Youth shape future at International Youth Day Conference in the FSM
- Category: News
- Published: Monday, 18 September 2017 09:24
- Written by Pacific Community
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11 August, 2017
Chuuk, FSM - His Excellency, Peter M. Christian, President of the Federated States of Micronesia (FSM), held a high-profile National Youth Conference from 8‒10 August in the state of Chuuk to mark International Youth Day 2017. In his keynote address, the President reflected on the need to focus on peacebuilding following periods of difficulty, “It is okay to fall, but it is more important to pick yourself up afterwards.” He encouraged youth delegates to persevere for their aspirations.
The theme of International Youth Day, “Youth building peace” is a significant one for the Pacific region as it speaks to the role of young people in seeking opportunities to shape their futures and live happily in peace. The theme is also engrained in the Pacific Youth Development Framework (2014‒2023), which was developed by SPC working with partners and youth. The Framework is a guide for addressing youth issues in the region through the development of programmes and policies in both the youth sector and across other development sectors. One of its strategic approaches is an inclusive rights-based approach that specifies the importance of involving young people in decision-making. When young people are included in policymaking process, leaders can make more informed and more successful policy decisions.
FSM’s National Youth Coordinator, Mr Stuard Penias emphasised the critical role of youth for the future of the entire region. “Our youth can be agents of peace,” said Mr. Penias, “this is why we have dedicated this conference to establish the structure through which we can work together with young people to ensure that we have a peaceful and prosperous nation.”
During the conference FSM state youth councils and other youth delegates provided inputs to shape the development of the national youth policy and their own youth state action plans. These were formalised by the adoption of an outcomes statement, which included recommendations such as promoting youth entrepreneurship by utilising local resources. Youth delegates also stressed the need for stronger policy measures to prevent the scourge of non-communicable diseases (NCD) such as tax-control on alcohol and cigarettes.
The issue of gender-based and family violence was discussed at length, prompting the youth delegates to call for culturally-appropriate community-based interventions. Newly elected President of the FSM National Youth Council, Mr Timothy Ruda, remarked on the importance of discussing such issues within the context of culture saying, “Our culture is an ever-changing process, and it needs to take into account the realities of youth today and issues such as dress-code and physical punishment of children.”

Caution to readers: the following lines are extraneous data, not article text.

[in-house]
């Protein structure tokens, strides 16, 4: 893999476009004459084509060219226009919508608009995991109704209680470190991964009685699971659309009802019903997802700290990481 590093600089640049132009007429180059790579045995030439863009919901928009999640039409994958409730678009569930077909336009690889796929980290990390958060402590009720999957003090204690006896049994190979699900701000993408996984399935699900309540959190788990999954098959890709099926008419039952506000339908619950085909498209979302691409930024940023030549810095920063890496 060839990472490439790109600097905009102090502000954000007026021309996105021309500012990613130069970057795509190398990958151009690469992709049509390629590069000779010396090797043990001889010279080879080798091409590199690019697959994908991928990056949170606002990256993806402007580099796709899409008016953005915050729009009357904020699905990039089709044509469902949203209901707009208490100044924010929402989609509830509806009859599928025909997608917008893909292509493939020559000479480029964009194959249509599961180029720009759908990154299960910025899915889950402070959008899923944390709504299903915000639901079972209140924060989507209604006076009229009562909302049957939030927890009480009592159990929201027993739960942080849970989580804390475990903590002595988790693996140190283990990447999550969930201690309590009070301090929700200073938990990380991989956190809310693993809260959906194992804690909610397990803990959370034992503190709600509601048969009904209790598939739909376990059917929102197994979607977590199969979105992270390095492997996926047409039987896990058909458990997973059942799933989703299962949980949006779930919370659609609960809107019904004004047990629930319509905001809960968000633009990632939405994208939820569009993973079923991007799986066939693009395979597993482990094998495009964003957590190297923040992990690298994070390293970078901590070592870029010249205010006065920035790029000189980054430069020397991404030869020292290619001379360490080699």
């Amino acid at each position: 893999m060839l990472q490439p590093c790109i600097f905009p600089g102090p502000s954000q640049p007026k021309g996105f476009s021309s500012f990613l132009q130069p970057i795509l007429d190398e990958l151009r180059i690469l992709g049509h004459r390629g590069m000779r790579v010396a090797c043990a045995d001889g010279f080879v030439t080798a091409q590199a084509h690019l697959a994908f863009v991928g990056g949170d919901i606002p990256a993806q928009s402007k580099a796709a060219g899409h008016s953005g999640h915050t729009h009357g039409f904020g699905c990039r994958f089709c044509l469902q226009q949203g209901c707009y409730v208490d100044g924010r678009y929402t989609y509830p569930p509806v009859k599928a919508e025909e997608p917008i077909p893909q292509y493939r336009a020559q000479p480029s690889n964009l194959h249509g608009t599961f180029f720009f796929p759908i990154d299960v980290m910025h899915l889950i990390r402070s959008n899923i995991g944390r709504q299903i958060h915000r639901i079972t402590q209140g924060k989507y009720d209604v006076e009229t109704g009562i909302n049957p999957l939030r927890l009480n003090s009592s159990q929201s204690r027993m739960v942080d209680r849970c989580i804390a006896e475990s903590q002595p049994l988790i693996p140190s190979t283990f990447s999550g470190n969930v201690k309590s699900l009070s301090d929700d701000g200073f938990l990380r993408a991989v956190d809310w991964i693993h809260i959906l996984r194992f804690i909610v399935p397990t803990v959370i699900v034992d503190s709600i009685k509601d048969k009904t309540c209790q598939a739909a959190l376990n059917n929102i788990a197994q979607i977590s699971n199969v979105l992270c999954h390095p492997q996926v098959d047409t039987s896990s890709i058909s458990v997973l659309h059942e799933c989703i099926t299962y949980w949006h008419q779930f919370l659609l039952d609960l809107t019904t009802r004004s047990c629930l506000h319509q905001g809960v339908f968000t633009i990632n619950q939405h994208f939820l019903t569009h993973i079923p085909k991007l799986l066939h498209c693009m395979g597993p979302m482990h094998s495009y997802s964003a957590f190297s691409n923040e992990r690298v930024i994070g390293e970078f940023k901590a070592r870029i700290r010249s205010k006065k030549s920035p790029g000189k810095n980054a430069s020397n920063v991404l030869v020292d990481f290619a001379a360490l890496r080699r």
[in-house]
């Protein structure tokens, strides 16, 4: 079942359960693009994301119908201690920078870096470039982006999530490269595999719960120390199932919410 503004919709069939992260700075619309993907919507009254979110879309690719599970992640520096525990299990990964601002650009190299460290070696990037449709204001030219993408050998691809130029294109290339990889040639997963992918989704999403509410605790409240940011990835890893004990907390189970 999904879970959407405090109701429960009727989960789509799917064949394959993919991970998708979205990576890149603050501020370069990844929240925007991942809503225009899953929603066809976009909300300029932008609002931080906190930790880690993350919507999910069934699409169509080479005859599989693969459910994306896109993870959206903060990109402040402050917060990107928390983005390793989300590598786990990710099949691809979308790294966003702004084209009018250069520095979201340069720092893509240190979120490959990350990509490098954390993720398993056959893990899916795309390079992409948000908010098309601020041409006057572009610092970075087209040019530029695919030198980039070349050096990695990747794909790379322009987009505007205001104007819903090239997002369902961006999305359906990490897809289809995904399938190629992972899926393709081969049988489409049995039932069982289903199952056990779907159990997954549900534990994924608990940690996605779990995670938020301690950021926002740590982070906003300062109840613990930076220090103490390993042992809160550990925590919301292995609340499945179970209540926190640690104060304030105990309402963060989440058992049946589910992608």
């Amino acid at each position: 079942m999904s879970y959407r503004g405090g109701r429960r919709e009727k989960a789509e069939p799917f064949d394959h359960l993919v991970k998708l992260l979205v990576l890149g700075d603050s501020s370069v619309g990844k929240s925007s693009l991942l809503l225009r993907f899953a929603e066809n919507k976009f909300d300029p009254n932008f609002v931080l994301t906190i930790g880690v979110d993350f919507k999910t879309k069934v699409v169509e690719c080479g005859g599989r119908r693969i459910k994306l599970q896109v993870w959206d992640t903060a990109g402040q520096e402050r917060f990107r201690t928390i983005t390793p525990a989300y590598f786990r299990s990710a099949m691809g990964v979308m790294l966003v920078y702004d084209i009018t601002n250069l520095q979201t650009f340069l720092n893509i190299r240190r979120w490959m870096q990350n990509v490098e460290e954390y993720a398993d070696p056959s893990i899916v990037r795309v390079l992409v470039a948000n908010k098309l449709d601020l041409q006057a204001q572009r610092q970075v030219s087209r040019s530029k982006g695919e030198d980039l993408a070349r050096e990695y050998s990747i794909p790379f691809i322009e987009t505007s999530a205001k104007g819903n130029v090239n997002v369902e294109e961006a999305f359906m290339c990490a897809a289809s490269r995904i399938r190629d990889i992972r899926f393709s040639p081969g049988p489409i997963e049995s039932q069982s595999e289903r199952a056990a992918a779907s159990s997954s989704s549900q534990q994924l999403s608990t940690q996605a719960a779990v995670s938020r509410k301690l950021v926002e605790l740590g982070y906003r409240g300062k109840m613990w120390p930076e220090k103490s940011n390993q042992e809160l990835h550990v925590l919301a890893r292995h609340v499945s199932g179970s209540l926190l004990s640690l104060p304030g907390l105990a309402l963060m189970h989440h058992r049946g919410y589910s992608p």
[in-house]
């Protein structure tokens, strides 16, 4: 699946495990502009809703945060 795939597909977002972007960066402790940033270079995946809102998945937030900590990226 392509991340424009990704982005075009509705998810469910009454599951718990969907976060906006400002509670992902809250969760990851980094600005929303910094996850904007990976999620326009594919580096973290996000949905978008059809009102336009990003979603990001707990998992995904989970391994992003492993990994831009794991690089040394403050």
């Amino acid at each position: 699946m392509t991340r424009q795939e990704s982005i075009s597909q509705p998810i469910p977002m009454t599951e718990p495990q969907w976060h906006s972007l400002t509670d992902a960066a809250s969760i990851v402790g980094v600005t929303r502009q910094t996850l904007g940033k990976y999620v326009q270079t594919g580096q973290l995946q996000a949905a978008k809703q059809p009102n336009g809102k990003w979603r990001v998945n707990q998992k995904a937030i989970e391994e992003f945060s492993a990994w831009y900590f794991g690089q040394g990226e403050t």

The state of Kosrae in FSM also shared their innovative approach to empower young people through the 16 Remarkable Teens Programme. This initiative, implemented by the State Government and the youth-led Kosrae Youth Development Association, recognises and supports the efforts of young people to contribute to their community in different ways. Working in partnership with young people can promote peace, can resolve intergenerational conflict, and can contribute to greater citizenry to contribute towards social and economic growth and development.
The Pacific Community has long been a strong advocate for youth issues with the subject set as a standing agenda item for the Pacific Community’s annual meeting of the Committee of Representatives of Governments and Administrations (CRGA). At the 47th CRGA, held in Nouméa from 24 to 26 July, members acknowledged the advances made in strengthening data on the situation of youth including youth entrepreneurship and the integration of youth into new sectors such as climate change. Members also applauded the efforts to strengthen youth networks and ensure that key populations of youth are better represented in decision-making processes. Particular note was made on the need to establish a network for LGBTI youth and encourage their engagement in policy dialogues.
Through a standing partnership with the Pacific Youth Council (PYC), SPC also provides administrative support, mentorship, and hosting to the PYC Secretariat. A grant has supported their governance structure and sustainability planning. This allows the PYC to provide support, in turn, to 10 National Youth Councils, providing capacity-building opportunities, advocacy and facilitated partnerships to support objectives at country level. Most significantly, the establishment of Young Entrepreneurs Councils in Vanuatu, Solomon Islands, and Tonga now serve as networks for young entrepreneurs.
Recent progress across the region and within countries promises significant results for the future, in which youth build peace, building on significant work already being done.